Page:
(Reuters) - A Venezuelan businessman accused by U.S. prosecutors of taking part in a $1 billion conspiracy to pay bribes to obtain contracts from Venezuela's state oil company pleaded guilty on Tuesday.
Abraham Jose Shiera Bastidas, 52, pleaded guilty in federal court in Houston to charges that he engaged in a conspiracy and violated the Foreign Corrupt Practices Act, according to court records.
Lawyers for Shiera, who is manager of Vertix Instrumentos, did not immediately respond to requests for comment. A spokesman for the U.S. Justice Department confirmed the plea but had no other comment.
Shiera and Roberto Rincon, president of Tradequip Services & Marine, were arrested in December on charges that they engaged in a corrupt scheme involving Petroleos de Venezuela S.A. (PDVSA),[PDVSA.UL] Venezuela's state-owned oil company.
The indictment said Rincon, 55, and Shiera conspired to pay bribes to officials to secure contracts from PDVSA.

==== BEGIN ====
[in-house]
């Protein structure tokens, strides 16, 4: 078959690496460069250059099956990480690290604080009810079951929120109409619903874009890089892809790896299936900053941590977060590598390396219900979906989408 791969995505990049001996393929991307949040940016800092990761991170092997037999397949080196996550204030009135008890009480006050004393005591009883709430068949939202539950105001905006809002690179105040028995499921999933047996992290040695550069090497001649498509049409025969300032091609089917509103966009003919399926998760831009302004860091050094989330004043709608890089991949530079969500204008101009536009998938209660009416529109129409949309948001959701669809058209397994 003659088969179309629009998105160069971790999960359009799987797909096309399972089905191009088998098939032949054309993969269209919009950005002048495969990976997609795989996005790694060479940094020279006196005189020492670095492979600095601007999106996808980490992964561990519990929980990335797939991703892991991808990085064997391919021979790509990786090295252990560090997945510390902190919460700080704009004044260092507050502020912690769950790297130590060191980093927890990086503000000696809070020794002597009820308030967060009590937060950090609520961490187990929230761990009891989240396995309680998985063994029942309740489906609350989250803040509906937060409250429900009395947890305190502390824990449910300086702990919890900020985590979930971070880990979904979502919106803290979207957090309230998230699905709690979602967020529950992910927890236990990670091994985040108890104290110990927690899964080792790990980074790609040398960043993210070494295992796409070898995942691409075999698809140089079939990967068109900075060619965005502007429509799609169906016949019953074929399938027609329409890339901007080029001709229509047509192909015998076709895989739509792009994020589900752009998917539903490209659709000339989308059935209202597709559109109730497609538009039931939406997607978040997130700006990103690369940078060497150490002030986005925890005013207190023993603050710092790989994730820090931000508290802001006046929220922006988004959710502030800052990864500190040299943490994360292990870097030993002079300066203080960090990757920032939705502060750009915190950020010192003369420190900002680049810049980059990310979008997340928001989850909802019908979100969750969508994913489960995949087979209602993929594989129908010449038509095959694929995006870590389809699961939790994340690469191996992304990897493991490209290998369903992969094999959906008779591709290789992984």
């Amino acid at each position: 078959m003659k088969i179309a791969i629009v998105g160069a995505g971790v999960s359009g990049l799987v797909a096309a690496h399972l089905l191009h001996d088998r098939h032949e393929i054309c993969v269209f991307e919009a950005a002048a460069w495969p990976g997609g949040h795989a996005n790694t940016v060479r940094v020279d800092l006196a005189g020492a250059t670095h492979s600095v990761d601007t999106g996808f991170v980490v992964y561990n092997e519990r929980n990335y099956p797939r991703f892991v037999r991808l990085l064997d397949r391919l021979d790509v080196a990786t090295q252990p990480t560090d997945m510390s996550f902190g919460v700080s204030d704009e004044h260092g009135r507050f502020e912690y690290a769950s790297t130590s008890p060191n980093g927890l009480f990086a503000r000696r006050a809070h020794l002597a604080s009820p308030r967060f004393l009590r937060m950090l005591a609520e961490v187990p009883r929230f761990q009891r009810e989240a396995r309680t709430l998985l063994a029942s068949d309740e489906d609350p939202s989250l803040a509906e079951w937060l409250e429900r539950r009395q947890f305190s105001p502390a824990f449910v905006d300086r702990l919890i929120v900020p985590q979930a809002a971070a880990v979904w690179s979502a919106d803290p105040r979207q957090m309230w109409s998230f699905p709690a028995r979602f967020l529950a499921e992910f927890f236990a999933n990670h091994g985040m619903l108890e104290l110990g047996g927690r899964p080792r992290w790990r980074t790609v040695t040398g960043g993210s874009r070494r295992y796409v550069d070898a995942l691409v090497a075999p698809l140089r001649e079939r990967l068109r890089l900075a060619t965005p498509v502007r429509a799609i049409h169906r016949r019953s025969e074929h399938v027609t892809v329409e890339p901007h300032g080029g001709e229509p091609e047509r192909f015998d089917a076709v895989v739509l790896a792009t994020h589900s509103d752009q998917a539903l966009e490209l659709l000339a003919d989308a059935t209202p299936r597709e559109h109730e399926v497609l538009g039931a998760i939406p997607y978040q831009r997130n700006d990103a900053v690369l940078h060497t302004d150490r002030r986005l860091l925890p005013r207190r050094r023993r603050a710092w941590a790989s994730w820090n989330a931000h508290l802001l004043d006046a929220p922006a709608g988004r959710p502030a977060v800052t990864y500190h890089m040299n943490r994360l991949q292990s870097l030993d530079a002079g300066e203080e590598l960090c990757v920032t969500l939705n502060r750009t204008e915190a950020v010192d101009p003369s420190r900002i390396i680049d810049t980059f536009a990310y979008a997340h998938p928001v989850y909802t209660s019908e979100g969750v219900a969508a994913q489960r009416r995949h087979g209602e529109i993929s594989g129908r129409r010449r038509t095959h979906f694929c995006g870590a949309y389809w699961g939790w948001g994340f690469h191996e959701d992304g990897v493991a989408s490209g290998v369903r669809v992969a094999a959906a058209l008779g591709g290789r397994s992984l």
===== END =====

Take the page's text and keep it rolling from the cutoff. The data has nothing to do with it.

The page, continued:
The indictment charging Shiera and Rincon said five PDVSA officials received hundreds of thousands of dollars in bribes made through wire transfers, mortgage payments, airline tickets and, in one case, whiskey.
The bribes also came in the form of more than $14,000 for one company official spent at the upmarket Fontainebleau Hotel in Miami Beach, the indictment said.
From 2009 to 2014 more than $1 billion was traced to the conspiracy, with $750 million to Rincon, a Venezuelan who lives in Texas, according to court documents.
PDVSA in December denounced what it called an international smear campaign by opponents to link alleged wrongful acts committed by Venezuelan citizens and businesses to the company.
Rincon has pleaded not guilty and is scheduled to face trial on April 25.
The case is U.S. v. Rincon-Fernandez, U.S. District Court, Southern District of Texas, No. 15-cr-654.
(Reporting by Nate Raymond in New York; Editing by Andrew Hay)